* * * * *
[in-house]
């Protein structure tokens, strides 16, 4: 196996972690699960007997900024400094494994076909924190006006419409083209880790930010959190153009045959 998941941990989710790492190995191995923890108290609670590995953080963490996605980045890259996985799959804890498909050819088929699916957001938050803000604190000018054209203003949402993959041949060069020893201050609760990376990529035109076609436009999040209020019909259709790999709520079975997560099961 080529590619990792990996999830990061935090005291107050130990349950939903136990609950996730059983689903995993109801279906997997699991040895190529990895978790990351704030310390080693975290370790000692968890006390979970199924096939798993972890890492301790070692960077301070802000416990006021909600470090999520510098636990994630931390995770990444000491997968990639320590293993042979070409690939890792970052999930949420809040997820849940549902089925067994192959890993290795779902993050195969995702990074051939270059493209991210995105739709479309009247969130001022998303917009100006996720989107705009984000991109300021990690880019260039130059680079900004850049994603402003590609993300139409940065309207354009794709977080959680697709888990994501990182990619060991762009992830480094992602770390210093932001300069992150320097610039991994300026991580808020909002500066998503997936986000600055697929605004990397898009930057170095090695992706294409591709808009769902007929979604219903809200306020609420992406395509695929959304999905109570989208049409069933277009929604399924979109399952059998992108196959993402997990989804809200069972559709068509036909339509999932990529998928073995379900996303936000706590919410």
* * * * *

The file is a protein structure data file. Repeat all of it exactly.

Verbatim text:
[in-house]
């Protein structure tokens, strides 16, 4: 196996972690699960007997900024400094494994076909924190006006419409083209880790930010959190153009045959 998941941990989710790492190995191995923890108290609670590995953080963490996605980045890259996985799959804890498909050819088929699916957001938050803000604190000018054209203003949402993959041949060069020893201050609760990376990529035109076609436009999040209020019909259709790999709520079975997560099961 080529590619990792990996999830990061935090005291107050130990349950939903136990609950996730059983689903995993109801279906997997699991040895190529990895978790990351704030310390080693975290370790000692968890006390979970199924096939798993972890890492301790070692960077301070802000416990006021909600470090999520510098636990994630931390995770990444000491997968990639320590293993042979070409690939890792970052999930949420809040997820849940549902089925067994192959890993290795779902993050195969995702990074051939270059493209991210995105739709479309009247969130001022998303917009100006996720989107705009984000991109300021990690880019260039130059680079900004850049994603402003590609993300139409940065309207354009794709977080959680697709888990994501990182990619060991762009992830480094992602770390210093932001300069992150320097610039991994300026991580808020909002500066998503997936986000600055697929605004990397898009930057170095090695992706294409591709808009769902007929979604219903809200306020609420992406395509695929959304999905109570989208049409069933277009929604399924979109399952059998992108196959993402997990989804809200069972559709068509036909339509999932990529998928073995379900996303936000706590919410």